The cafe was our next port of call for a hot chocolate to warm us all up. It was a very interesting and very entertaining visit, particularly useful if you are learning about the Civil War at school as my second daughter is. Family entrance is �21 for 2 adults and up to 3 children. My children learnt a lot and have decided they definately don't wish they were alive 35o years ago, far too many things involved urine!

Wednesday, 24 October 2007

Bright colors, blue water

Surprisingly, there is still a fair amount of fall color to be seen in our world. The leaves have mostly fallen from the trees, although a few tamaracks are still sporting bright gold needles. The underbrush is where I am seeing the most vivid hues. We still have not had a hard freeze. We've come close, with frost at the end of September that painted the rooftops and windshields white. Since then, the temperatures have been mostly mild, with temps in the forties, and even the high fifties on the rainiest days.

We were able to finally take a boat ride recently, and so I snapped a few pictures on the Canadian side of the lake.
We brought our mugs of tea along, and enjoyed them while exploring on the railroad grade.
Addie, with her young, sharp eyes, spotted this little bird's nest on the ground. I like how it is nestled in the foliage, near a burned stick. The symbolism of new life next to the destruction is wonderful.

Tuesday, 23 October 2007

How much has the lake come up?

That's a good question. Since it began raining in early September, we have received over 25 inches. Gunflint Lake has benefitted greatly from this, not only from the rain actually falling into it, but also from the run-off. I asked Greg for some observations on the lake level, and here is what he shared with me.

Offhand, it probably came up 36 inches. Last November, it was a foot lower than it was this year before it started raining.(That would be around September 6th.) Without actually measuring it, he estimates that it is 47 and 3/4 inches higher than it was last year in December. That's a lot of water!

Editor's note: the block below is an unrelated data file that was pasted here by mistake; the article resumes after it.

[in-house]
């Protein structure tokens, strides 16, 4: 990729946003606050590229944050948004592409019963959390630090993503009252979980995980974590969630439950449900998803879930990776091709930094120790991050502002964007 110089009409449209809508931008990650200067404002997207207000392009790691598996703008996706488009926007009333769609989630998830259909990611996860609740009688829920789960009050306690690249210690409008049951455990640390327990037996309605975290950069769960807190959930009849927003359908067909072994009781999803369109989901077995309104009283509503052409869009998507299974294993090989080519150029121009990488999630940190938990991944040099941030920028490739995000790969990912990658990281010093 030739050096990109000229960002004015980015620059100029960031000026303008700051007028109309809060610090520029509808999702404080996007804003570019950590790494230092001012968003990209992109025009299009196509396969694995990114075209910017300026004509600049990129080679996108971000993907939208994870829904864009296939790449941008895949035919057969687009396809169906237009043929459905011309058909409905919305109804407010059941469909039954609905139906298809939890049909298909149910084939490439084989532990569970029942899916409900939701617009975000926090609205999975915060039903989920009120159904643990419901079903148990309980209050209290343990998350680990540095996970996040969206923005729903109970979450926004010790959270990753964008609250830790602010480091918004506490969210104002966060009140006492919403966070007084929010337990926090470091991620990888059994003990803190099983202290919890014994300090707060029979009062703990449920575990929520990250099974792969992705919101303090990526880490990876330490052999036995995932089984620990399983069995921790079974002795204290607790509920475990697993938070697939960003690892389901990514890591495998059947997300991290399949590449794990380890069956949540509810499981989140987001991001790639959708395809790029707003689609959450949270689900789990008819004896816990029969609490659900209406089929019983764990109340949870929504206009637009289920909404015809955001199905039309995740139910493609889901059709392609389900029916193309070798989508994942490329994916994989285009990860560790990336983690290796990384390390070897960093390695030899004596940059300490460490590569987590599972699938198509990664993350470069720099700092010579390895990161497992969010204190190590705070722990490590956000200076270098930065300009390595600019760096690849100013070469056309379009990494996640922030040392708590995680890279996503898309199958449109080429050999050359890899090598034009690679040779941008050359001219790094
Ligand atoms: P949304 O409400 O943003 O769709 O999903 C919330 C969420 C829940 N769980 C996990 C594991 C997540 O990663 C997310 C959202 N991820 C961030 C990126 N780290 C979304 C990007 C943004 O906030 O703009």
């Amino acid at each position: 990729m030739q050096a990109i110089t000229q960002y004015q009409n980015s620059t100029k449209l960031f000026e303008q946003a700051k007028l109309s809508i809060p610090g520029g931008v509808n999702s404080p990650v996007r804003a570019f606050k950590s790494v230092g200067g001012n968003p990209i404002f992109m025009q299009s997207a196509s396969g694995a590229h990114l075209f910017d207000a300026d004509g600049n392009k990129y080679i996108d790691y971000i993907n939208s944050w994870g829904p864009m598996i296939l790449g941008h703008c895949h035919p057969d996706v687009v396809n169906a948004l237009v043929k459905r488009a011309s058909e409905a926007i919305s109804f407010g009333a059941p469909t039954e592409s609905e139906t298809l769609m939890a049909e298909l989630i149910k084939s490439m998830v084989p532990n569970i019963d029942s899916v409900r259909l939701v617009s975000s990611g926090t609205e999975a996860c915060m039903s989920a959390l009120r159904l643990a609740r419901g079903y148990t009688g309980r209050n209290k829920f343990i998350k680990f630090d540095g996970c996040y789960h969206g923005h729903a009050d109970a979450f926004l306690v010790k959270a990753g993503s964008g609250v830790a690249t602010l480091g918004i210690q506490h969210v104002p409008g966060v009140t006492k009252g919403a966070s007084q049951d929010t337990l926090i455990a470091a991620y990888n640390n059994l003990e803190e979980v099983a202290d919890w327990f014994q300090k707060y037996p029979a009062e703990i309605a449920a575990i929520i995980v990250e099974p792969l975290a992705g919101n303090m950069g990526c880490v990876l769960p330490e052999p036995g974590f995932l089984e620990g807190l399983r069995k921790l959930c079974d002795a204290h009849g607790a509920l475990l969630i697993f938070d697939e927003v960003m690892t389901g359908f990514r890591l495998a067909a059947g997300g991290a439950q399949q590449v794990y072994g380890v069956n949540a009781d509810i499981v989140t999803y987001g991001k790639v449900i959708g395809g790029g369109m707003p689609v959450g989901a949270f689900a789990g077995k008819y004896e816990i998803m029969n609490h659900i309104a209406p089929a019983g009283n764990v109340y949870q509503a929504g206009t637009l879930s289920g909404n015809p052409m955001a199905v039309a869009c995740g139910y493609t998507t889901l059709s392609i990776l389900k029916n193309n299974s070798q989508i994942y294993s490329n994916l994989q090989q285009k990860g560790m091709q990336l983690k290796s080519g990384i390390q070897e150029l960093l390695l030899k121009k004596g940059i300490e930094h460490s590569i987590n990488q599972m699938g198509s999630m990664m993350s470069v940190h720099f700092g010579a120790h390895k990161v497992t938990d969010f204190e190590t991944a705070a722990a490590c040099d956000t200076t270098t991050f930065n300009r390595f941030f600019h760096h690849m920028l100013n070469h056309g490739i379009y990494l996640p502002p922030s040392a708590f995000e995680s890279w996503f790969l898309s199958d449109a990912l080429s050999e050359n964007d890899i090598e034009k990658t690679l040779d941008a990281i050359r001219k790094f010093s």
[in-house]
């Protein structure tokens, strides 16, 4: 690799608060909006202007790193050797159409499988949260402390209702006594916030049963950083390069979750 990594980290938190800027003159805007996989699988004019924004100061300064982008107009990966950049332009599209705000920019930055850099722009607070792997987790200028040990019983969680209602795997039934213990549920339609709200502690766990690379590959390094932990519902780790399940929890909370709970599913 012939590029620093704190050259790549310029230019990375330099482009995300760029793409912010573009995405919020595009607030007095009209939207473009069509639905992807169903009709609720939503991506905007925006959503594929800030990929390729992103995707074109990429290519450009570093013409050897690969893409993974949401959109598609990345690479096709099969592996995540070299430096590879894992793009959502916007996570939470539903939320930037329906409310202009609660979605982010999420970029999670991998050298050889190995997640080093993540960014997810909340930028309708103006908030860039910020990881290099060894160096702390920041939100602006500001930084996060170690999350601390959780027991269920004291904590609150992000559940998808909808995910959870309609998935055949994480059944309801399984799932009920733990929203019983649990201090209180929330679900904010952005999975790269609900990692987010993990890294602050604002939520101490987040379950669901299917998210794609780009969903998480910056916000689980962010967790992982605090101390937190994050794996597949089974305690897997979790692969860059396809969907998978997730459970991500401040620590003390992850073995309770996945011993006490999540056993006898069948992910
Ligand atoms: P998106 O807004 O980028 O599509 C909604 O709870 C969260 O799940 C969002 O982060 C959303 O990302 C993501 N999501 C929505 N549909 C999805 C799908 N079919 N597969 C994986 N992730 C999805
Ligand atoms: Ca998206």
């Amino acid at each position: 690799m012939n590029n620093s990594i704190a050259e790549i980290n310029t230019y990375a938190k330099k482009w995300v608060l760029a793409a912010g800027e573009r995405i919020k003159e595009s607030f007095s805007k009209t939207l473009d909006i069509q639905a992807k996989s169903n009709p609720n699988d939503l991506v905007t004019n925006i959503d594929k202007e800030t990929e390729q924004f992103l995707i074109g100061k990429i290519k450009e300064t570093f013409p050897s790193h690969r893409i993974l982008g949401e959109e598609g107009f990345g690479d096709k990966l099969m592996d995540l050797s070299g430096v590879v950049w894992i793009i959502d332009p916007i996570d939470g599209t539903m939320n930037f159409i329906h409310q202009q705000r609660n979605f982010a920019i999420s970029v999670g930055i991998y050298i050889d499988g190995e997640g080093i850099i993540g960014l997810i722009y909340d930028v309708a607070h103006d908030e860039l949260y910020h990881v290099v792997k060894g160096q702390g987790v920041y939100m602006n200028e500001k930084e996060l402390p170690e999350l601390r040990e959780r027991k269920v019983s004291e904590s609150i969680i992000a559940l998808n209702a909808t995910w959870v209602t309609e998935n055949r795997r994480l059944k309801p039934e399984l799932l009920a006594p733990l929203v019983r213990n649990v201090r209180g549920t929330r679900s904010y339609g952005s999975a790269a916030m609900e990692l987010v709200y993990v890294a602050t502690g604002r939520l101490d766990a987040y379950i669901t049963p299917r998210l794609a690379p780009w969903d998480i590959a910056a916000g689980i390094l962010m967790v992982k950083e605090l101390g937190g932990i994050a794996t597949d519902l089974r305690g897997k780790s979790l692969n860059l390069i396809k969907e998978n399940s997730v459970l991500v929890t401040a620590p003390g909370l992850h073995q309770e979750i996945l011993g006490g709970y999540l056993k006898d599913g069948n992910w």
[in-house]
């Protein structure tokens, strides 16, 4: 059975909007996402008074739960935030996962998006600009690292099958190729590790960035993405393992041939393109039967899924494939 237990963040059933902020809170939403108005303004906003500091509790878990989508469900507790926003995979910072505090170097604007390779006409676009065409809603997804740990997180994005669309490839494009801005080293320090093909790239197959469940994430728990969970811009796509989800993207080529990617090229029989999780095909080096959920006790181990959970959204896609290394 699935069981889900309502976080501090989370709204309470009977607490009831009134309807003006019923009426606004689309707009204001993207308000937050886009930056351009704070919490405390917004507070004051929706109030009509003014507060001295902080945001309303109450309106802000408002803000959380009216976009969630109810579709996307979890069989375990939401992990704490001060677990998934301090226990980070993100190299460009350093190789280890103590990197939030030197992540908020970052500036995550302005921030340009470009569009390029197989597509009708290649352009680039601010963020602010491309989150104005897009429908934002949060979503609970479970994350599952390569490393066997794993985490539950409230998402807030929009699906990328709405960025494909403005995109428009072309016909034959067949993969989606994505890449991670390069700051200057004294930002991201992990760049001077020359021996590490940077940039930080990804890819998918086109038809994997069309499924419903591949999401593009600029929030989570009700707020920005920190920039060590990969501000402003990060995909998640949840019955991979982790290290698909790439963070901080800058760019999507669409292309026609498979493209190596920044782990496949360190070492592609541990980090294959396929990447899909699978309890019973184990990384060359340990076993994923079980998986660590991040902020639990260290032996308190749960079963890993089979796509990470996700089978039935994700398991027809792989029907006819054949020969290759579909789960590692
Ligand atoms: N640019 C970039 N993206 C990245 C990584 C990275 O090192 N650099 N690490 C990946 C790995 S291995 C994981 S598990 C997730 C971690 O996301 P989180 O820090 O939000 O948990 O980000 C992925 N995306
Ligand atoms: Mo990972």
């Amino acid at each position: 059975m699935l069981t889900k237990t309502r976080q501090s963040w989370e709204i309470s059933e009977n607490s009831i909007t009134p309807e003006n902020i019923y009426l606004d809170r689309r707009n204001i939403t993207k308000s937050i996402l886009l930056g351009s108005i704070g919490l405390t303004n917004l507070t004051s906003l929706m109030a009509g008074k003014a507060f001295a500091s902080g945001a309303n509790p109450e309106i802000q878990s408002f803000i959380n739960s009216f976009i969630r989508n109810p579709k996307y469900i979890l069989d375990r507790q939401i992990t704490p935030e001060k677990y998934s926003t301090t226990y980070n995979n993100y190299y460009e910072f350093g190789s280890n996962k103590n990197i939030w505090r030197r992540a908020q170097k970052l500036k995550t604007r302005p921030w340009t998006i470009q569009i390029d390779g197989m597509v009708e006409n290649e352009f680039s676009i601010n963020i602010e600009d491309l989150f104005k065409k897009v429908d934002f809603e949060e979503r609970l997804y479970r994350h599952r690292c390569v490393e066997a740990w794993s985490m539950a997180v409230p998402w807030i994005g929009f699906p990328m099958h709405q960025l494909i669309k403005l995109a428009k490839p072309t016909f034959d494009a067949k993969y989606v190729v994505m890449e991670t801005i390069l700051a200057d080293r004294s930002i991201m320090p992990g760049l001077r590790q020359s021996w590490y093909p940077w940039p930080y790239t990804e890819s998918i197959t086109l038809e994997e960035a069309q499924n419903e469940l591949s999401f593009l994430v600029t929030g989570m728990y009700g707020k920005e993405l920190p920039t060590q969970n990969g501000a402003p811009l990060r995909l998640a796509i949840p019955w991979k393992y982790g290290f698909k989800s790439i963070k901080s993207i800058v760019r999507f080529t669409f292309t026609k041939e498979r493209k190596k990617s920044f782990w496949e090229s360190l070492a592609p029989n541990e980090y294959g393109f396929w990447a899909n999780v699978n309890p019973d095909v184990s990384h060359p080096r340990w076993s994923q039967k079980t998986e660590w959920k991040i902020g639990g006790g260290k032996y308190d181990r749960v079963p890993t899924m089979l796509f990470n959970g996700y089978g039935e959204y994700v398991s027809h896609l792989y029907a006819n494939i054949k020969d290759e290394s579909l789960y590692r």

I prefer to see landmarks that help me understand what has happened. To that end, here are some photos to share.

This photo of our boat landing was taken on October 18th.

This was taken just four days later.

I took this one today. These are the two trees on our beach (or what remains of it) that had fallen down after the blowdown storm in 1999. With the high water and waves, these two trees are once again under stress. We are hoping that the water doesn't take away all of the soil/sand that surrounds the roots.

This one is a bit dark, but it is of the lake today, when the wind came from the northwest. Greg is just to the right of this pool. He is out at Cedar Point, looking west. Where the waves seem to be crashing is a line of rocks that normally delineates the top of the beach. Water has spilled over that. This is true in many places. We are seeing standing water, islands of trees, rocks on the shoreline completely submerged. We had more rain today, though not as much. The next few days are supposed to be sunny, so that should give the shoreline a reprieve.

Thursday, 18 October 2007

Wolf on the Trail

A month ago, Greg and I went to a wedding in Spooner, Wisconsin. It had been a good stretch of weather, so we decided to go just for the day. We knew that it meant that we would be driving home in the dark, but we felt it would go just fine.

The day stayed beautiful, the wedding was lovely, and by about seven p.m., we were ready to drive back. This timing put us on the trail around eleven. That is generally a very quiet time, with little or no traffic joining us.